0 Cart
Added to Cart
      You have items in your cart
      You have 1 item in your cart
        Total

        News — thermal

        Understanding Thermal Image Palettes

        Understanding Thermal Image Palettes

        Pulsar’s wide array of thermal products take pride in their image palette versatility. With 8 different image palettes which go beyond simple white hot and black hot, users might feel overwhelmed.  

        More than just differentiating between what objects are hot and cold, the various color palettes can each be used for different purposes. While a user’s choice of palette is ultimately based on personal preferences, this article offers to explain the subtle differences of the many color palette choices Pulsar offers.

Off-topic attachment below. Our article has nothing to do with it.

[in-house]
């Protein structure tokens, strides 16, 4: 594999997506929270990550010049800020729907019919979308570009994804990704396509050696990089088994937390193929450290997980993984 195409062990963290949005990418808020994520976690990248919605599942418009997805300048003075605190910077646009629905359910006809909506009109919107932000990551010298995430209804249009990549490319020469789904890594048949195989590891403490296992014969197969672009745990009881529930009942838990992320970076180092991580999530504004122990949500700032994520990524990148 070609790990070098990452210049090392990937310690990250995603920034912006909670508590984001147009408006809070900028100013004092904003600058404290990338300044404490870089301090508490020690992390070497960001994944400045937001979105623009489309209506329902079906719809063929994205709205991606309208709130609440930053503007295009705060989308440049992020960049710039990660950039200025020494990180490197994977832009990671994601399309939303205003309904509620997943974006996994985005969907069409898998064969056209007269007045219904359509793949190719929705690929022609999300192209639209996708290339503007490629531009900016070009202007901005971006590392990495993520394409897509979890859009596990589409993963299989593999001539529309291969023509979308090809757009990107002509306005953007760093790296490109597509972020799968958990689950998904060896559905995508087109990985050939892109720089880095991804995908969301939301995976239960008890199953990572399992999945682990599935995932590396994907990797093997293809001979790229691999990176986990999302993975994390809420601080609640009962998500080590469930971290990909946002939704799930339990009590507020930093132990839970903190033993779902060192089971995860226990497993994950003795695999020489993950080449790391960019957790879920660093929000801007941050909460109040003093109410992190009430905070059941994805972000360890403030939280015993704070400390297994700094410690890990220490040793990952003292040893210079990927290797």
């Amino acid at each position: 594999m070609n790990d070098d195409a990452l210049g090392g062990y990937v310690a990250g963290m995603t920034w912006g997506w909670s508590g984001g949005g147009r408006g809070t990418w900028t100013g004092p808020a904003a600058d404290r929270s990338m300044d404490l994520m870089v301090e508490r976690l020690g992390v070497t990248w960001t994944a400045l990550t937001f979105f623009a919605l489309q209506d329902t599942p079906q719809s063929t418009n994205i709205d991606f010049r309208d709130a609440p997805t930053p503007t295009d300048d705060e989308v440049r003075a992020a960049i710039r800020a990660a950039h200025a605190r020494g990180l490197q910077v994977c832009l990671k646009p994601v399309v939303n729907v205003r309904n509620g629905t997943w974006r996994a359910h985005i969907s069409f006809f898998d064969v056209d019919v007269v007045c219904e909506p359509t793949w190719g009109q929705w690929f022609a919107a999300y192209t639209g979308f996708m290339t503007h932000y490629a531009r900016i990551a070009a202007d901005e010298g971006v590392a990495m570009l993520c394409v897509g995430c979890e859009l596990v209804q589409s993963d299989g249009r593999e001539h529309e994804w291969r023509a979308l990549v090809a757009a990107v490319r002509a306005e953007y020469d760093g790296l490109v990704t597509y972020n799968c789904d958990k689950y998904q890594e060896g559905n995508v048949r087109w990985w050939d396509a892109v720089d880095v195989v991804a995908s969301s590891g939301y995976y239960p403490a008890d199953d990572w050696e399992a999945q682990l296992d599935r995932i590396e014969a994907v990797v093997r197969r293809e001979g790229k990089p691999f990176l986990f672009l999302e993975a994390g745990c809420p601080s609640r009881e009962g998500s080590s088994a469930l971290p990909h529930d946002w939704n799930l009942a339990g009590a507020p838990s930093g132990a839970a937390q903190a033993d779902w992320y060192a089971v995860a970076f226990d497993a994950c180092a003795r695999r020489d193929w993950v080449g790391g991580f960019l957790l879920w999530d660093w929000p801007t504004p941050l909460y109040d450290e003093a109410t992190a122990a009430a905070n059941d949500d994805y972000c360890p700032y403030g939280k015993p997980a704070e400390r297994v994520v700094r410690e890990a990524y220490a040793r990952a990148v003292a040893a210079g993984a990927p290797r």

Feral hog or wild boar seen through Pulsar white hot image palette

        White Hot is the default palette available on nearly every thermal device on the market. In this mode, objects giving off the most infrared energy appear white through the display, while cooler objects giving off less heat are depicted as black.

        Used for everything from hunting to surveillance as well as search and rescue, this view provides simple contrast between hot and cold objects and on a Pulsar product, produces very sharp images with clear details.

        Feral hog or wild boar seen through Pulsar black hot image palette